The transition from classroom activities to expressive arts is smoothly navigated via the Expressive Arts Train. Two benches and assorted small chairs line up near the entrance my room.
The idea for using Clippers, clothes pins as tickets to ride, came from a classroom teacher so that everyone would know ahead of time whom would be joining that day. We’re often very punny in San Francisco and calling the clothes pins Clippers, after our public transportation cards, added to the fun. Having the children clip them onto their clothes and unclip when the train is about to depart keeps the tickets from getting lost. Their visibility makes it easy to spot the children who will be participating.
Day after day, anticipation over whether the Expressive Arts Train will be in the station or not is expressed gleefully by the children. They rush to the window of my door to see and excitedly proclaim, "It’s here. It’s here! The Expressive Arts Train is in the station."
They climb aboard and ring the bells they recently created and added to the train. New additions emerge often from the children themselves.
In their own timing they shout, “We are here.” In response, I sing out the ritual greeting, “One, two, three go play!” Some children immediately hop off and begin exploring. They open the drawers and containers of materials looking for their favorites or seeking what is new. Others stay on the train driving it to other stops: Disneyland! Work! NY! Some will wander off to lie under the Dream Canopy to imagine what they’d like to make before beginning.
One or two may soothe themselves in the rocking chair. I sit beside them to see if they need help getting started, and ask how they are feeling or simply join them silently. I want them to know it’s all right to take their time; that it’s fine to not know what they want to make. To sit quietly, think and dream.
A child I’d been staying close to told me, “My brain doesn’t work so good.” I wondered why this bright and curious child would think that. As we gently explored her thoughts and feelings, it became apparent that the 4-year-old was noticing the other children’s process. She was comparing her own with their ability to immediately know exactly what they wanted to work with and create. We talked about how each of us was unique and some of us take more time to discover what we want to do.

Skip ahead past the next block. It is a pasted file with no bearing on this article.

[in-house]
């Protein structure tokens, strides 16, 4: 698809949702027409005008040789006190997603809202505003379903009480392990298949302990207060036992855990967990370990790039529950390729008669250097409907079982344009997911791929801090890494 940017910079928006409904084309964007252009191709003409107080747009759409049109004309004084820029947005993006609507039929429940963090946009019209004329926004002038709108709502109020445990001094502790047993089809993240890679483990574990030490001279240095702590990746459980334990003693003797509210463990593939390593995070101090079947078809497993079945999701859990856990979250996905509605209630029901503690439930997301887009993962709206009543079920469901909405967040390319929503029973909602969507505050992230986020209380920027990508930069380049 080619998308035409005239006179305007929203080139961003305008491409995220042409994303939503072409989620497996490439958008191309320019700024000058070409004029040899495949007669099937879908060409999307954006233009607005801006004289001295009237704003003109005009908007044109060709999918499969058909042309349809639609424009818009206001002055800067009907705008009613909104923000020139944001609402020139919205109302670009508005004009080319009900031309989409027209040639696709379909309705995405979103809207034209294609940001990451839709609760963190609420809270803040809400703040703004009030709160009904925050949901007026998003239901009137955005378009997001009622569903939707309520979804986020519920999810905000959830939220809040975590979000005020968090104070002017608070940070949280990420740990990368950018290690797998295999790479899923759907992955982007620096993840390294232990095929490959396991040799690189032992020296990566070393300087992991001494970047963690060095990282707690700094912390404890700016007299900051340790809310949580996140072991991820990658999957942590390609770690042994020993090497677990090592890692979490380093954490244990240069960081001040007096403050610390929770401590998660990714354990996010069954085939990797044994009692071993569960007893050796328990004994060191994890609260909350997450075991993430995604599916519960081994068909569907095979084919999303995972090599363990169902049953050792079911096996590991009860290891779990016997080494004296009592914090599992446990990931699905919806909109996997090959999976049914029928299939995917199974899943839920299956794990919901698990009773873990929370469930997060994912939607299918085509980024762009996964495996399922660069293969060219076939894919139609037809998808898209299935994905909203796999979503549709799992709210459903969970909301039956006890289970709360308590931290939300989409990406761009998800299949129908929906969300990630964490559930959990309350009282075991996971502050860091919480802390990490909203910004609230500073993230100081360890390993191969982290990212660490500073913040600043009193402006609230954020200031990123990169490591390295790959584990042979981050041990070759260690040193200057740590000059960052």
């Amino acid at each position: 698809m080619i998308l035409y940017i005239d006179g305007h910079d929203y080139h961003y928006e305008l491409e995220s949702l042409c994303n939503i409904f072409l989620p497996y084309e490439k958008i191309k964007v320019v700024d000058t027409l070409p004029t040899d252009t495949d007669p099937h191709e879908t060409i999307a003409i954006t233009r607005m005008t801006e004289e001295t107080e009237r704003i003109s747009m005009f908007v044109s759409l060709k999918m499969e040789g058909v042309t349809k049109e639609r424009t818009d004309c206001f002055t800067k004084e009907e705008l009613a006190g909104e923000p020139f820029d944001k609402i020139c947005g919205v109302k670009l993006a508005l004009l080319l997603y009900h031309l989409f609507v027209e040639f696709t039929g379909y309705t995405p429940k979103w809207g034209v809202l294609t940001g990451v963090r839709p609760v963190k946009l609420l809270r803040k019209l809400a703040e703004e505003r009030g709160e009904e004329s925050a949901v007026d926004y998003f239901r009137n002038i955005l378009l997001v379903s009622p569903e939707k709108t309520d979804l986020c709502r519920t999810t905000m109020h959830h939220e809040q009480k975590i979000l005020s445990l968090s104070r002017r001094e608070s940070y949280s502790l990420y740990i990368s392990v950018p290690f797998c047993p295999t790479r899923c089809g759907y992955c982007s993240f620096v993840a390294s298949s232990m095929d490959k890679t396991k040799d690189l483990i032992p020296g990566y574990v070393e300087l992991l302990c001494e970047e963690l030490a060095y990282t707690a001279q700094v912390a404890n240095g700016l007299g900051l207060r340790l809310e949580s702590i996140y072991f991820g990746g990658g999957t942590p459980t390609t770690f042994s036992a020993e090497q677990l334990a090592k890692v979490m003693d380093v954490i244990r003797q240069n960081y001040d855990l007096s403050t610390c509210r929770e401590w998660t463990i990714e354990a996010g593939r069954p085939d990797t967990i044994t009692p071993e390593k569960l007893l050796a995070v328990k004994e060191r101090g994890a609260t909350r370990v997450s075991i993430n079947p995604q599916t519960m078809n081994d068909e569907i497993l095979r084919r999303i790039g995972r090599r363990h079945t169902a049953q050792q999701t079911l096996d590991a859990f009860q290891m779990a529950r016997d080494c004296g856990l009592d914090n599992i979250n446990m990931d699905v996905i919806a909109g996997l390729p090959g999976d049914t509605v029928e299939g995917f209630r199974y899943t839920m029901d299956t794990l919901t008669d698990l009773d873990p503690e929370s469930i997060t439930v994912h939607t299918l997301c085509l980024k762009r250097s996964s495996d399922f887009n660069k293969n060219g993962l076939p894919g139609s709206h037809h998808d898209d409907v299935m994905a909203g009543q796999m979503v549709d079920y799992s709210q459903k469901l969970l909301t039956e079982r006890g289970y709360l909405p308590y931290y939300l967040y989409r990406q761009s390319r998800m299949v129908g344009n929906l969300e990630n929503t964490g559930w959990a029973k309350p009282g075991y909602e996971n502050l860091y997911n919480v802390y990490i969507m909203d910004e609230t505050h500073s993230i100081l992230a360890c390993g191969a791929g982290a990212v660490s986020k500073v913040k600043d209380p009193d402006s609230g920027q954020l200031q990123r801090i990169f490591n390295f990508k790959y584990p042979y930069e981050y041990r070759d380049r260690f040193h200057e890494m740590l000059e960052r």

Several others asked if she’d make one for them. She readily agreed and her big heart factory was in production. During her process she went from feeling separate to belonging to the group and having her uniqueness validated and embraced.
Your train need not be elaborate or permanent depending on the space available in your classroom. A few chairs temporarily lined up around a small activity table will work.
Creating tickets helps to define the group. With tiny spaces, the tickets themselves can become your train helping to create a smoother transition.
Whether the transition is between classrooms, activities or accessing creativity, allowing as much time as possible is highly beneficial for the children.
For open-ended projects, allow additional time to accommodate those who may be slower in getting started. Not all children immediately know what they want to make or play with. Having a space where they know they can dream and think gives them confidence in their abilities to initiate and create.
Some children may need a little help with unstructured activities. Questions to ask:
- What materials interest you
- Let’s walk around and see what’s here.
- How can you connect them? Tape? Wire? Glue? Do you have a new idea?
If nothing attracts them, encourage sitting or resting in a quiet space, such as the Dream Canopy, to see if anything arises from their thoughts and imagination.
Besides giving them more time, we can also offer children fewer transitions. That, too, is a gift. Less can be more when it comes to navigating the day. This may take some re-organizing but the benefits will be seen in less anxiety in some and greater creativity.